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Baghdad Bomb Attacks Kill At Least 32


Iraqi police say a series of bombings has killed at least 32 people and wounded many others in Baghdad as Iraqis prepared to break their daily fast for the Muslim holy month of Ramadan.

Security officials say one bomb exploded in a parked minibus in Baghdad's western Shurta neighborhood Sunday, killing at least 12 people and wounding 35 others.

Minutes later, a second car bomb exploded in a nearby neighborhood, killing one person.

Officials say a third attack involving a car bomb and a roadside bomb struck central Baghdad's busy Karrada shopping district Sunday. Those explosions killed at least 19 people and wounded 72 others.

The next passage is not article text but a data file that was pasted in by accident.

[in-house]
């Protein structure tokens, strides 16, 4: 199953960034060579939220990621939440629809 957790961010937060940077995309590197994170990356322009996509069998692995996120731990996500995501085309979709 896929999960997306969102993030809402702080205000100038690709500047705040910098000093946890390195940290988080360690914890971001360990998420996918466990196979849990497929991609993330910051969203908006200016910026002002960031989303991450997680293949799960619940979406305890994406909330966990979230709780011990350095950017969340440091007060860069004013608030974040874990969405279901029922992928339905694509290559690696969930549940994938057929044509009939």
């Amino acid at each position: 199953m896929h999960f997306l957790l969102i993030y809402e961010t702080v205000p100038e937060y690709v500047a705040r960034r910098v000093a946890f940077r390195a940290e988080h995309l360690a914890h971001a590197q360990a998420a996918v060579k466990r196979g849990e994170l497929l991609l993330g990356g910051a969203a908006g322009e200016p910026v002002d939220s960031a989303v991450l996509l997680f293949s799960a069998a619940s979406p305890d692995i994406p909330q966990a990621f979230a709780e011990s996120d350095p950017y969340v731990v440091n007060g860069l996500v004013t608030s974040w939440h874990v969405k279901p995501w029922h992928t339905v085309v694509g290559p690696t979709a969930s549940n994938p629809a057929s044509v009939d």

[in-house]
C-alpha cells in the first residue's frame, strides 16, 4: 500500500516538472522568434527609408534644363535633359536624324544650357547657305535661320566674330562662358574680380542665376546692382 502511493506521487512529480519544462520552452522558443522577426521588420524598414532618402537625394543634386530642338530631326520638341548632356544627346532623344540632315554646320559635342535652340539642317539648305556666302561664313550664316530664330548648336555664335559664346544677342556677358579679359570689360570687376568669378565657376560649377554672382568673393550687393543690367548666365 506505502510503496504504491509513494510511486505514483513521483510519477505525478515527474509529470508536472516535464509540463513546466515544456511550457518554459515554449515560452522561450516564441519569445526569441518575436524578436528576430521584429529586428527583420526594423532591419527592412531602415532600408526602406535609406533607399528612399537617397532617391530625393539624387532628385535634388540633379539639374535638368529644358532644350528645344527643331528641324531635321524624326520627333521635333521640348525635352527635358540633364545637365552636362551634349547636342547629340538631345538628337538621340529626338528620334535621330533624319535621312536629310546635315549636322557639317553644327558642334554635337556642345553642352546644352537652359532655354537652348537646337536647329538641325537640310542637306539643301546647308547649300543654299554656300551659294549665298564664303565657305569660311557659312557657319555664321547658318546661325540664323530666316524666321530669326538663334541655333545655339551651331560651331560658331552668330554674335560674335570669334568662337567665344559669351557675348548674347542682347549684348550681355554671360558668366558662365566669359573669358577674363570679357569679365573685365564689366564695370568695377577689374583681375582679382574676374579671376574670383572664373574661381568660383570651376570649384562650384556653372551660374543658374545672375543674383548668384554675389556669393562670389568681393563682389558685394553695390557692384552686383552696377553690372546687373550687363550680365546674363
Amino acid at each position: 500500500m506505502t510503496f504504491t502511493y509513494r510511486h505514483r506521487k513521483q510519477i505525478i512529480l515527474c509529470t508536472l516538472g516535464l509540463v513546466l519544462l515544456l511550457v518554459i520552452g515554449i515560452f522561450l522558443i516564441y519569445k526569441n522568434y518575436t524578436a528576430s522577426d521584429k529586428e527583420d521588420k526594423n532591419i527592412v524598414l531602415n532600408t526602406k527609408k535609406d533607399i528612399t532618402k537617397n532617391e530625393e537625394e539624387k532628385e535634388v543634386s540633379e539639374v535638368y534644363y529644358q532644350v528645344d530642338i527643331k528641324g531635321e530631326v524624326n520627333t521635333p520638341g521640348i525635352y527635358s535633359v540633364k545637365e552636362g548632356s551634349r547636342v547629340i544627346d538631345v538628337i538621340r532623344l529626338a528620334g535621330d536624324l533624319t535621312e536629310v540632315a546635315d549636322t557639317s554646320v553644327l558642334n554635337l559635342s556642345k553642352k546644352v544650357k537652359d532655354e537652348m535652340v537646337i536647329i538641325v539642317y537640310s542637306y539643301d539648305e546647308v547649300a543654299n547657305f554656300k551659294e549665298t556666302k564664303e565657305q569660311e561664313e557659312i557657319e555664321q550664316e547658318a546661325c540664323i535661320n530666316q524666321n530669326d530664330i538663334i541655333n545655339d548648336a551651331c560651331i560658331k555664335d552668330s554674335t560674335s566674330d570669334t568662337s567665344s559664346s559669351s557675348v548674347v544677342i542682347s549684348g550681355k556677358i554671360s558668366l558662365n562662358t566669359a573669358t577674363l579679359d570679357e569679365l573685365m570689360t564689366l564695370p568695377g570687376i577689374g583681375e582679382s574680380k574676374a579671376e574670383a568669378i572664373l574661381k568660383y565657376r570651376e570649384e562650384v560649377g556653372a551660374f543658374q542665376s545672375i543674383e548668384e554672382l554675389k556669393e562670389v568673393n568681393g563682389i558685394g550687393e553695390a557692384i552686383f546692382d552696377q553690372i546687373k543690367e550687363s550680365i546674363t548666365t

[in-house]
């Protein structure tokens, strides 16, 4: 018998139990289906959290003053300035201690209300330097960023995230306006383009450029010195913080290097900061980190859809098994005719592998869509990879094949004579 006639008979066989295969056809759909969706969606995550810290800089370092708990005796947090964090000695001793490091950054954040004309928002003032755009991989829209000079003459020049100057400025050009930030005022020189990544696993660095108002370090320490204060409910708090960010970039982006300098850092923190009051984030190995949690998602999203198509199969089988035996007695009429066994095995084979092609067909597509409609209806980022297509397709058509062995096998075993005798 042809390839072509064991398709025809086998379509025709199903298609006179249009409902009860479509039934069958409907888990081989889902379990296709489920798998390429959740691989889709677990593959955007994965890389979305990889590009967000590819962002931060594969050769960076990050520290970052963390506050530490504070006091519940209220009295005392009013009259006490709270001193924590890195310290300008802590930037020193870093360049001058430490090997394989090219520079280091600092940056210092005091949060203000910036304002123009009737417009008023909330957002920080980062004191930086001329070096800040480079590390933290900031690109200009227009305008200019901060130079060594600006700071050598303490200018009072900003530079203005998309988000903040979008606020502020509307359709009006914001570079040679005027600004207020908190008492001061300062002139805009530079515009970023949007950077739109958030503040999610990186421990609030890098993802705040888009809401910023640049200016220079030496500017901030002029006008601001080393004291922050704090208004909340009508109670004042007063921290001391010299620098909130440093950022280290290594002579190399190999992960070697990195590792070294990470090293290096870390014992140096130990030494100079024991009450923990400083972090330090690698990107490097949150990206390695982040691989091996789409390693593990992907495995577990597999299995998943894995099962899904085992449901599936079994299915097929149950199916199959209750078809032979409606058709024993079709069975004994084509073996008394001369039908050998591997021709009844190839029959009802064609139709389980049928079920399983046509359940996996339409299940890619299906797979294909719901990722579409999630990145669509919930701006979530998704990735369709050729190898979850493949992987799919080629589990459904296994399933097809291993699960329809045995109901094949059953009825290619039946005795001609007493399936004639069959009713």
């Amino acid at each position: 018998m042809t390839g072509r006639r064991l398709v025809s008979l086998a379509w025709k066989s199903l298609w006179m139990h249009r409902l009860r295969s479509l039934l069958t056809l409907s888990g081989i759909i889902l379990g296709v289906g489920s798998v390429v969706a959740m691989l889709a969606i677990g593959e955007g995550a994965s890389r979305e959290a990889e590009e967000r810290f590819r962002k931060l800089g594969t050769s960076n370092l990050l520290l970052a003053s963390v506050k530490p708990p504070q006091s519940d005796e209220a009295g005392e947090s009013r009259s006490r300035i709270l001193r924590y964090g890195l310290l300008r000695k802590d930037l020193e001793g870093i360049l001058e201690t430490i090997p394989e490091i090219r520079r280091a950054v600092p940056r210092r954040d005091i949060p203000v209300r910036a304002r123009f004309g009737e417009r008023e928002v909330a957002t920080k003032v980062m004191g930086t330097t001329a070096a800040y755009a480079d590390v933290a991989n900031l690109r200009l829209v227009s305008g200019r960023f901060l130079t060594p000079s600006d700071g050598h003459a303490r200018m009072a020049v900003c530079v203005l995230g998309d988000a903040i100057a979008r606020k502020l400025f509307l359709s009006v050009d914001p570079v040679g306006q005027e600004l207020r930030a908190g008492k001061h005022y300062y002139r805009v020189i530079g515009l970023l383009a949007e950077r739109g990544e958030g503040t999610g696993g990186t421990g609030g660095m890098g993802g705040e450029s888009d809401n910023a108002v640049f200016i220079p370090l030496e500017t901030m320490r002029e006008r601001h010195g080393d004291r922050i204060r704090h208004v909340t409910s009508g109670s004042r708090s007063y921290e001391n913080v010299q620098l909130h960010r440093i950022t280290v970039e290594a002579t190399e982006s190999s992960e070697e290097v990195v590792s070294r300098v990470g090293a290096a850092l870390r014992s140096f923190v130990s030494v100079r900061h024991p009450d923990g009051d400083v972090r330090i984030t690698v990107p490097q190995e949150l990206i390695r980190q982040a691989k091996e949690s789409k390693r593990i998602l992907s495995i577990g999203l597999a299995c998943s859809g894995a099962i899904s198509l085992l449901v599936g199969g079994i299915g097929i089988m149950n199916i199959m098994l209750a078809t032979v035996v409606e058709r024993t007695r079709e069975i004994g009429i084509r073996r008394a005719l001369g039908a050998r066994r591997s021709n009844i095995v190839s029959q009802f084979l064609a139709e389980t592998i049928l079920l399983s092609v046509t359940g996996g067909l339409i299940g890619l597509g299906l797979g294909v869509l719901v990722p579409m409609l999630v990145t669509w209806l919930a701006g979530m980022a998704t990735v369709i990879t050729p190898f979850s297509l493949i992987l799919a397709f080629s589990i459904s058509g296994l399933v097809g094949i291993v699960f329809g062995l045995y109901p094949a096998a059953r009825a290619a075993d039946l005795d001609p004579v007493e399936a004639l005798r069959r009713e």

U.S. officials say violence in Iraq has decreased sharply in the past few years. But they say militant groups have stepped up attacks during the holy month of Ramadan, which ends on Tuesday.

Elsewhere in the capital, police say snipers fired on an army checkpoint, killing two Iraqi soldiers and a civilian in the eastern Zayouna neighborhood.

In western Baghdad, police say a roadside bomb killed one person and wounded three others in the Mansour area.

Separately, Iraqi Christians rallied near the northern city of Mosul in protest against a new provincial elections law they say fails to represent their interests.

Iraq's parliament passed the law last week, paving the way for elections in several provinces. But leaders of Iraq's Christian community say the law does not give them a guaranteed number of seats in provincial councils.

Prime Minister Nouri al-Maliki has urged the election commission to ensure that the rights of minority communities are protected under the law.

Some information for this report was provided by AFP and Reuters.

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